It is usual to remain on the inside of the horse and turn him around the handler keeping his head toward the handler as this swings his hind legs away from the human and makes it easier to maintain control. Remember wherever a horse’s head is pointed he will most likely follow.
Horses may also be taught to turn around or move over in the stall when the stall is being mucked out. The use of an intermittent tap on the horse’s girth area together with a verbal cue of ‘move over’ and praise reward when the horse complies, (especially when the horse may be eating), should be trained in the horse from an early age.
Move the horse’s feet to control its mind.
Halter Head Drop
Horses of many breeds tower above humans particularly when they are excited such as when being turned out, feed times etc.
Whenever the horse is to be released either by unclipping the rope and leaving the halter on the horse or by removing the halter, it is more easily and certainly more safely completed if the horse is taught to drop its head for the process and to wait for a verbal cue before turning away or leaving.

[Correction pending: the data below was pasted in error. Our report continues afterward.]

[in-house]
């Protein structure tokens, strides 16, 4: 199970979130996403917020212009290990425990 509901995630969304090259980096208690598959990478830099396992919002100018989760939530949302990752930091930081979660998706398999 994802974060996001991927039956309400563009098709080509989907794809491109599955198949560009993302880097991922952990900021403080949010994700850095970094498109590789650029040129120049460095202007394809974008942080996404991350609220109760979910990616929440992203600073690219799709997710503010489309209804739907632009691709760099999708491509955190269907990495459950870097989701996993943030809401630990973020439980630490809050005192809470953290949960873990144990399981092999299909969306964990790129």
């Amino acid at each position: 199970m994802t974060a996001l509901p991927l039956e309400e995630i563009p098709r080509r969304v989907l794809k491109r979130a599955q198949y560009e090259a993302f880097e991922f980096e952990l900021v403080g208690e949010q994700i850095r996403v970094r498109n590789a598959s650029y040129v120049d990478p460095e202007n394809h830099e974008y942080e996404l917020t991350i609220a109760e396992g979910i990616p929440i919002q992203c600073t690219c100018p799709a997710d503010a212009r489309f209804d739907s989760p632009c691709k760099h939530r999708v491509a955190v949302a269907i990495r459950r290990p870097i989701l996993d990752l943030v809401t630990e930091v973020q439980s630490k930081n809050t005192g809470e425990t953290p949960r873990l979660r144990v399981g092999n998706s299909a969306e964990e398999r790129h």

Safety note: Always remove halters for turnout if equine hay feeders are present in the pasture to prevent the halter becoming hung up on unnoticed protrusions. Water buckets and hooks in a stall and blanket hardware incorrectly adjusted with the outer edges of clips facing outward, can pose a similar hazard.
Food rewards should be carefully used in training so as not to teach the horse to nip or search for treats every time he is handled. I use carrots as a healthy treat whenever placing a halter on a horse or removing it. The carrot is easy to see and smell from the horse’s perspective and is unlikely to be dropped. For safety, if it does end up on the ground don’t reach down to get it, let the horse pick it up.